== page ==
In a case recently judged by the Supreme Court (judgment no. 22636 of 10 September 2019), an employee had an argument with his manager and brandished a stick but was stopped from using it by two colleagues, then destroyed a business phone by throwing it against the wall. As a result, the employee was dismissed for just cause.
According to the employee, since he only threatened his manager and did not cause him actual bodily harm, his dismissal was unlawful. Instead he argued he should just be punished with conservative sanctions. However, the Supreme Court confirmed the legality of the dismissal.
The Supreme Court clarified that in order to justify dismissal the employee’s behaviour does not necessarily need to cause bodily harm, as previously argued in the court case. Rather, a clash of the type that occurred is characterised by recourse to violence: an expression of physical energy transforming into physical injury, which includes the threat of physical injury, against a person or a thing. As a matter of fact, in the case under scrutiny, there had been recourse to violence when the employee brandished the stick to hit his manager, but was stopped by his colleagues, and destroyed the business phone. No bodily harm was actually caused to the manager, but the behaviour described justified the dismissal for just cause.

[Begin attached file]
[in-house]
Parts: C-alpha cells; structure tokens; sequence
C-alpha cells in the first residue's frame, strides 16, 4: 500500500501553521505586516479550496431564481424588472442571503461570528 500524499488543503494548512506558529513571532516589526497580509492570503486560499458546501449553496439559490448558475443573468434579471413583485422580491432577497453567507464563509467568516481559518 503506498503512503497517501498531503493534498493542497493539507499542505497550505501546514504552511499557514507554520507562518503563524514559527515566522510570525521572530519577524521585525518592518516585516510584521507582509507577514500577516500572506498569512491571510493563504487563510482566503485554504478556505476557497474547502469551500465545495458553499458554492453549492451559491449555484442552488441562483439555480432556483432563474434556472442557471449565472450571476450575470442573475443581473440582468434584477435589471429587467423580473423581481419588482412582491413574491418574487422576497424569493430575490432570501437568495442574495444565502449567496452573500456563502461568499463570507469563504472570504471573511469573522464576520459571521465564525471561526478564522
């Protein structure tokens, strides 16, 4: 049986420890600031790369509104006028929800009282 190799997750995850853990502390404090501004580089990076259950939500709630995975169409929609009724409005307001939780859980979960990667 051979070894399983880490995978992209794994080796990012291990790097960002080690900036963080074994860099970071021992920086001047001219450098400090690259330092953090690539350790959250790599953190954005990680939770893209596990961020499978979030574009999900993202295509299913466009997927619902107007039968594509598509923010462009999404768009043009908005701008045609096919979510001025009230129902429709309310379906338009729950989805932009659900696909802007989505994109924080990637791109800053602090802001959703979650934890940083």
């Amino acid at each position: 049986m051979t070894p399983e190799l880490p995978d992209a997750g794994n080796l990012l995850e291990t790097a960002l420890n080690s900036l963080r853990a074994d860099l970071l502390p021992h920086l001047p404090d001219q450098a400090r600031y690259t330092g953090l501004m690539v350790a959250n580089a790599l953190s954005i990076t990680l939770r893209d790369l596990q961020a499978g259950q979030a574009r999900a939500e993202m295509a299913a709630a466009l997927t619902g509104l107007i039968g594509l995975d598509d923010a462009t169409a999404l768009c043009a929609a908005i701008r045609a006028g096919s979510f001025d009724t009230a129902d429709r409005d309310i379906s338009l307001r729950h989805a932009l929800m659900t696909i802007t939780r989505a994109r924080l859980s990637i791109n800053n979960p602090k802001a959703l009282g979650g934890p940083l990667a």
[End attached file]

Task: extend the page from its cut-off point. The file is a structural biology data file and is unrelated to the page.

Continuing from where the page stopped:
In light of the above, violence can be a just cause for dismissal, even if it is just threatened and has not carried out.